Then I went over to the Texas Capitol Building, taking some time to photograph the interior of the magnificent dome (haven’t transferred the pics from my SD card to the computer yet).

That night a group of people from a data center I used to use ganged up to take me out. We started off at Tim Love’s Lonesome Dove, where I had elk, antelope, wild boar, hush puppies with lobster, and black garlic crusted wagyu skirt steak served with potato churros. After all that food, a double shot of bourbon, and a (shared) bottle of Troublemaker wine, I thought the evening was done but I was wrong.

These guys insisted on bringing me to ATX Cocina, a new modern Mexican place. Our waitress had a gonzo fist tattooed on the back of her neck so of course I had to show her the Ralph Steadman Dr. Gonzo piece I have on my left leg. I was told the margaritas there were world class and went down quickly and smoothly but it was the triple shot of La Dolce Vita Extra Anejo 5 year old 100 proof tequila that I will really remember. We also had some of their Barbacoa beef short rib and some guacamole – these guys knew how to have a proper evening, that’s all I can say. I had to be back at the place I was staying before 11 so no chance to see the night time bar/music scene.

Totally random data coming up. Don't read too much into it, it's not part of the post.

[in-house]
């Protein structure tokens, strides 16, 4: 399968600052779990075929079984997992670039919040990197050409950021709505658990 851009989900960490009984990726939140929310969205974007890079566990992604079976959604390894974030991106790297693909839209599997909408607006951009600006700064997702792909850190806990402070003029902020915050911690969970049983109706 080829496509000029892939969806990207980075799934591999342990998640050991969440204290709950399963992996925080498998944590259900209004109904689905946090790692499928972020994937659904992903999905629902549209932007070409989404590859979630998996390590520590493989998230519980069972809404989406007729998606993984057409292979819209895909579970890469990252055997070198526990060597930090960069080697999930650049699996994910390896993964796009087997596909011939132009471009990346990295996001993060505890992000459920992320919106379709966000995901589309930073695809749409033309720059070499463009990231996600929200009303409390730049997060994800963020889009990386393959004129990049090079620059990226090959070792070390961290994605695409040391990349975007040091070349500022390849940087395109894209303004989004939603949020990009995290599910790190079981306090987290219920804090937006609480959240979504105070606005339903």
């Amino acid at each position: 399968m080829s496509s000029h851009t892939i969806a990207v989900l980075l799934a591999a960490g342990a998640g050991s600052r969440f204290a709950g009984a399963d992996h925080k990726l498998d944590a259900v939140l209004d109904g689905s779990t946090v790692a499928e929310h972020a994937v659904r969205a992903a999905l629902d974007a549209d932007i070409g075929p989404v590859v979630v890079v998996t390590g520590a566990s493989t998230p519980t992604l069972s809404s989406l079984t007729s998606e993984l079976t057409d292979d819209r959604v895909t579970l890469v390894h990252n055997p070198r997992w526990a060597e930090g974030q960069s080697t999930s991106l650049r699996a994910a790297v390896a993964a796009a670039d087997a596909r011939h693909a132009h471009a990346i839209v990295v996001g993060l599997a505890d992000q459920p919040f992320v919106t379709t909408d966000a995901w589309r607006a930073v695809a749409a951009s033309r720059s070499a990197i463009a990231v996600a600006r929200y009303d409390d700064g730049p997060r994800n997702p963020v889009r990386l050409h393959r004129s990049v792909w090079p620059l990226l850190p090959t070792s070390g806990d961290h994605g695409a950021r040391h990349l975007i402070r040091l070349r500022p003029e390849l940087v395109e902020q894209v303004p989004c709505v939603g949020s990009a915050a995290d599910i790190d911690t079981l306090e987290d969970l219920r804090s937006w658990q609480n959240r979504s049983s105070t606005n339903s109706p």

With the weather turning cold and wet today (Wednesday), I decided to just head back to Dallas rather than attempt any further sightseeing. With heavy rain and limited visibility on the road, I passed a couple of major accidents before I finally made it to my hotel in Addison.